It backed off after Adeang went to New Zealand to meet Foreign Minister Murray McCully, saying that to do so would unfairly burden Australia with more funding for the country. McCully later denied he had come under pressure from Canberra.
President Baron Waqa has called criticism of the deportations an attack on Nauru’s sovereignty.
Eames called that argument a red herring.
“I certainly don’t deny the right of Nauru to conduct its own affairs. But part of sovereignty is a commitment to the rule of law,” he said.
The government provided Reuters with a statement in response to written questions intended for Adeang, in which it declined to answer specific questions about Henshaw’s case.
“The Government of Nauru was elected with a mandate to clean up the cronyism and corruption of the past, and our recent decisions have been made with this objective,” it said.
The deportations, however, are not the only thing that has drawn criticism.
Last month, Nauru raised the cost of a journalist visa by 40 times from A$200 to A$8,000, prompting accusations from Hanson-Young and others that its government was trying to block oversight of the detention center.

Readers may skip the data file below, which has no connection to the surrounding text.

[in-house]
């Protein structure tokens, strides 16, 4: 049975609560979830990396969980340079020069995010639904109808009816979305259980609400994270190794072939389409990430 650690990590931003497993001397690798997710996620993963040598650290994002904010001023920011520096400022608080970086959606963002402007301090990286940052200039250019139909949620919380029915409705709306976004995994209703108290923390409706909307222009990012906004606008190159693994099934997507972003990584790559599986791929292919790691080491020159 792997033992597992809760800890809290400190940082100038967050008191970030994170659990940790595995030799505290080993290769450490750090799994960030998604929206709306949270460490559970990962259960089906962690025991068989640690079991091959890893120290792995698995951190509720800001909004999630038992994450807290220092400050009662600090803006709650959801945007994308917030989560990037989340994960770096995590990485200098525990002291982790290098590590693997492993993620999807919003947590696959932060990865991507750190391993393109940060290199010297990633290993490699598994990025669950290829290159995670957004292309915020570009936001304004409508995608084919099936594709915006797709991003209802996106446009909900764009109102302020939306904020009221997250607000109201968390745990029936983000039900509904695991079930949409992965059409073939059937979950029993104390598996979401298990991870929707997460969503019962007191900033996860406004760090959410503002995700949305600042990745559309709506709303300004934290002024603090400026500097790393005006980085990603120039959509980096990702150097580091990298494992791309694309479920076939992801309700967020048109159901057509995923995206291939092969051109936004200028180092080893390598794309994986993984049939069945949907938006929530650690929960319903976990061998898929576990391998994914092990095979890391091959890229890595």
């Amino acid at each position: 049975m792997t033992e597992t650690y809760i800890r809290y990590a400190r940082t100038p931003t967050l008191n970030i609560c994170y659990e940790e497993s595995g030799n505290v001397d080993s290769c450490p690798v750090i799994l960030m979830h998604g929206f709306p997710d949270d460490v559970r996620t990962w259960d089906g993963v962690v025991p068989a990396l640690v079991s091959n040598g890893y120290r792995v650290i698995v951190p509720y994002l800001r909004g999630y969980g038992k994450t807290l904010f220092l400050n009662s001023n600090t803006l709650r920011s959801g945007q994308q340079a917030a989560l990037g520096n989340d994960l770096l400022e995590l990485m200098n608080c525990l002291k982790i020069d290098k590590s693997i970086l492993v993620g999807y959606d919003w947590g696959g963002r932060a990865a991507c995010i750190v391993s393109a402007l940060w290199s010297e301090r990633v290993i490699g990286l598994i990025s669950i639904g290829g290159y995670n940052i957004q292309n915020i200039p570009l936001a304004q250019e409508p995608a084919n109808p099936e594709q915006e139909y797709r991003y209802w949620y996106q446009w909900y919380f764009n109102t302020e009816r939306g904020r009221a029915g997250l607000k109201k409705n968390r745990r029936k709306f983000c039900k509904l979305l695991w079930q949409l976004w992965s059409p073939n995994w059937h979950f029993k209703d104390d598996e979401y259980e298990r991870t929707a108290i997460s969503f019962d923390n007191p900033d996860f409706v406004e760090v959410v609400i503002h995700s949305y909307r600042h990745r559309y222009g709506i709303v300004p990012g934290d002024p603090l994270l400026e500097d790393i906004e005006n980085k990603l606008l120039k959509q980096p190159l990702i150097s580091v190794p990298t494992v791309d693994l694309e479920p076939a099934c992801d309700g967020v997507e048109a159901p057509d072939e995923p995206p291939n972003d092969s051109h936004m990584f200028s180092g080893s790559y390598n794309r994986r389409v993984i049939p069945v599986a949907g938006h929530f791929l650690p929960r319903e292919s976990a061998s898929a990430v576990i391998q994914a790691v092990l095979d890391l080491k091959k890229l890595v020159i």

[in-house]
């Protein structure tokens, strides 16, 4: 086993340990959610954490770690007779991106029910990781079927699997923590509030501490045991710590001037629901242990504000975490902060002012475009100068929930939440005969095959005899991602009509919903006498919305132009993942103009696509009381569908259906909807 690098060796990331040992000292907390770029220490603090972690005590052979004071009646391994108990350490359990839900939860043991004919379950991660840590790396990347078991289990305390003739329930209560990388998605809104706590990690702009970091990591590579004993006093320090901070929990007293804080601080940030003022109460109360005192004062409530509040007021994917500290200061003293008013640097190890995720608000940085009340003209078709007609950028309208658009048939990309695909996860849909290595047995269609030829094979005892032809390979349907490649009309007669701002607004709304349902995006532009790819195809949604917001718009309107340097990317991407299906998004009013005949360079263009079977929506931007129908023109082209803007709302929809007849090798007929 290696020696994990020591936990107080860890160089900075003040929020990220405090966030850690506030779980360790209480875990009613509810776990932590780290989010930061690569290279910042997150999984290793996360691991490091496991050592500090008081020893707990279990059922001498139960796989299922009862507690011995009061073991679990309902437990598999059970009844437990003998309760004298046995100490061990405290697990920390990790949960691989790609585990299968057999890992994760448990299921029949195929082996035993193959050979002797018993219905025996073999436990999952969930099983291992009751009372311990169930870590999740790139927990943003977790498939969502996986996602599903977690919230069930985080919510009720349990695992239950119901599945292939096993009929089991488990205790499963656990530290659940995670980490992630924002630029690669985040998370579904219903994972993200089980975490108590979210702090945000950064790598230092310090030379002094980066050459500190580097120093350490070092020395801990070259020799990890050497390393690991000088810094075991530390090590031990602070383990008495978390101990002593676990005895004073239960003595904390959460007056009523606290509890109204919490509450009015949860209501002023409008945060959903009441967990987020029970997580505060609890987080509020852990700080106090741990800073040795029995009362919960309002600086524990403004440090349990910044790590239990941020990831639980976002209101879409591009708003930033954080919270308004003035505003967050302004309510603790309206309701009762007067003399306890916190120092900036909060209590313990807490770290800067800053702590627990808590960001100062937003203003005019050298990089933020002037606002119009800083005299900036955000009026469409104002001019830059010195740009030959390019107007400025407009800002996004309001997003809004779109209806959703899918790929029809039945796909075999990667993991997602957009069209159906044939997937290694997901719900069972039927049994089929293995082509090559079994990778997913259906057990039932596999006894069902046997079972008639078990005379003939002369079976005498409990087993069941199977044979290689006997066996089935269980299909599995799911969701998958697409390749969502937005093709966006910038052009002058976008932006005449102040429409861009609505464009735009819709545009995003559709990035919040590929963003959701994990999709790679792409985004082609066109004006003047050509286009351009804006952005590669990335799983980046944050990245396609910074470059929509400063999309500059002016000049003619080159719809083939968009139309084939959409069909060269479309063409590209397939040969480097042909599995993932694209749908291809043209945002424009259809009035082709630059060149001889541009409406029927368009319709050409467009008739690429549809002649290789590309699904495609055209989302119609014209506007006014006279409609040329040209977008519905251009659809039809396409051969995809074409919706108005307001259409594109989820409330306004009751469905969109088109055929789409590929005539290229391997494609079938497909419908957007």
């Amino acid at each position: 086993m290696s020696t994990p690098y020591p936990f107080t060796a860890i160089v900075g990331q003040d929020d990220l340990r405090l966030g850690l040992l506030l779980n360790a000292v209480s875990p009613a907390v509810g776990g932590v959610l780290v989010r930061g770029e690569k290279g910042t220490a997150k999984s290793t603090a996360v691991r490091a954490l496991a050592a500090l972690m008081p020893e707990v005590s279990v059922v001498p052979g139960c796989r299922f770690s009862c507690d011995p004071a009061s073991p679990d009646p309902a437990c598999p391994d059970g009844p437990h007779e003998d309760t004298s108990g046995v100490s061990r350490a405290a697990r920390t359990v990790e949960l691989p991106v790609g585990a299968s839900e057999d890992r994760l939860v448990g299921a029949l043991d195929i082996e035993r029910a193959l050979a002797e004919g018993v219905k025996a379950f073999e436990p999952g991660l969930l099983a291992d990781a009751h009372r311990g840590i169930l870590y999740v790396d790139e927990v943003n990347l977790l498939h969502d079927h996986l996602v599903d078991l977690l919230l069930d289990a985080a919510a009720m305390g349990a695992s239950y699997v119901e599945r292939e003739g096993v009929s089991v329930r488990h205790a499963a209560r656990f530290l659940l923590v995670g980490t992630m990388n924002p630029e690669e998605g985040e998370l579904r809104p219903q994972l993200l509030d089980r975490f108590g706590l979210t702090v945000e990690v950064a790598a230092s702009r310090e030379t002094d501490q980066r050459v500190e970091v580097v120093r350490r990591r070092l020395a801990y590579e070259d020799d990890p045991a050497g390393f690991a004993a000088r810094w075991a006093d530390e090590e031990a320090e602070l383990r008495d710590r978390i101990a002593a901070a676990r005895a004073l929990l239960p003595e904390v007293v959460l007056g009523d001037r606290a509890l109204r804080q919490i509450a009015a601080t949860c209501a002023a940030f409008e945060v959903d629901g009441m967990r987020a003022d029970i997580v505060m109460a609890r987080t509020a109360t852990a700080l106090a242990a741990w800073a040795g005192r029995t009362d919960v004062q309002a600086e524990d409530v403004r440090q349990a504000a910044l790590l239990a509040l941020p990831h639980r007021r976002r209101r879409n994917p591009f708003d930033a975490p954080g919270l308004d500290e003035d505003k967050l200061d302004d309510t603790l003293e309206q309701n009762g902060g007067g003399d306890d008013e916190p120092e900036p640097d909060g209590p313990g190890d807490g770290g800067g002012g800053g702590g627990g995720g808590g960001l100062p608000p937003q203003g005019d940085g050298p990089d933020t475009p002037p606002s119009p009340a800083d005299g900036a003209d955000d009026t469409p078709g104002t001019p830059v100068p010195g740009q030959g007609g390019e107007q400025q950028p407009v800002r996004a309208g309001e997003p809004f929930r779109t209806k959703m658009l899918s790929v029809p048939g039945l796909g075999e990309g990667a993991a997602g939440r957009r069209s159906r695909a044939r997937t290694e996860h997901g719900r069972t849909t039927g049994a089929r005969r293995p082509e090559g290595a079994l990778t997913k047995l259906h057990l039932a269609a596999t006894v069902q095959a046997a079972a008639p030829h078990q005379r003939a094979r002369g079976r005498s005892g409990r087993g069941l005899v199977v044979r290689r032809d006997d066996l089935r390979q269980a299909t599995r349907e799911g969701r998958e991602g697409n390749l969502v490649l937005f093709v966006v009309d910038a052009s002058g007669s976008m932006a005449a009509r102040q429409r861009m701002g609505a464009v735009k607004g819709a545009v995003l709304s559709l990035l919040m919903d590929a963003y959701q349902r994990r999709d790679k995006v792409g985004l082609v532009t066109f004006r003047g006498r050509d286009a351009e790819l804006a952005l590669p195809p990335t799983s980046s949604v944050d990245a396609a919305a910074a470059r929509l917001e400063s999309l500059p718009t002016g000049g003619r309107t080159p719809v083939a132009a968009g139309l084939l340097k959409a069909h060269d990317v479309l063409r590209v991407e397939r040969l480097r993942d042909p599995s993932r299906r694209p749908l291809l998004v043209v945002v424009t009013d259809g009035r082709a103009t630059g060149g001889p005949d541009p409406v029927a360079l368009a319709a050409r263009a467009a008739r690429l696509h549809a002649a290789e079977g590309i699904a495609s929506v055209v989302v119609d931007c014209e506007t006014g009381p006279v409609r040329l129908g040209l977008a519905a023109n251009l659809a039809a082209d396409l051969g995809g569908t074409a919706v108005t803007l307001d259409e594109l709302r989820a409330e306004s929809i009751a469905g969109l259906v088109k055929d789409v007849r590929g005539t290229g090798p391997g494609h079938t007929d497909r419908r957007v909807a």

Nauru had said the measure was needed to raise revenue, but in its statement to Reuters said it was to penalize reporters, Australians in particular, who it said had reported unfairly on the country.
In her statement to Reuters, Foreign Affairs Minister Bishop said: “Although Australia accepts that decisions about visas and judicial appointments are matters for the Nauru Government, the visa cancellations have implications for both the rule of law in Nauru and for Nauru’s reputation internationally.”
Although Nauru has not explained why it deported Henshaw, locals and visitors told Reuters his Reef Bar was the most popular establishment on the island for the foreign and local workers earning as much as A$40 per hour at the detention center.
Henshaw says he believes Adeang, who oversees a government holding company that took control of his bar, engineered his deportation for financial benefit.
“I’ve got no bloody doubt in my mind that that’s the case but I can’t substantiate it,” he said.
The Nauru statement dismissed such allegations as absurd.
“We reject implicitly the defamatory implications of these reprehensible questions,” it said.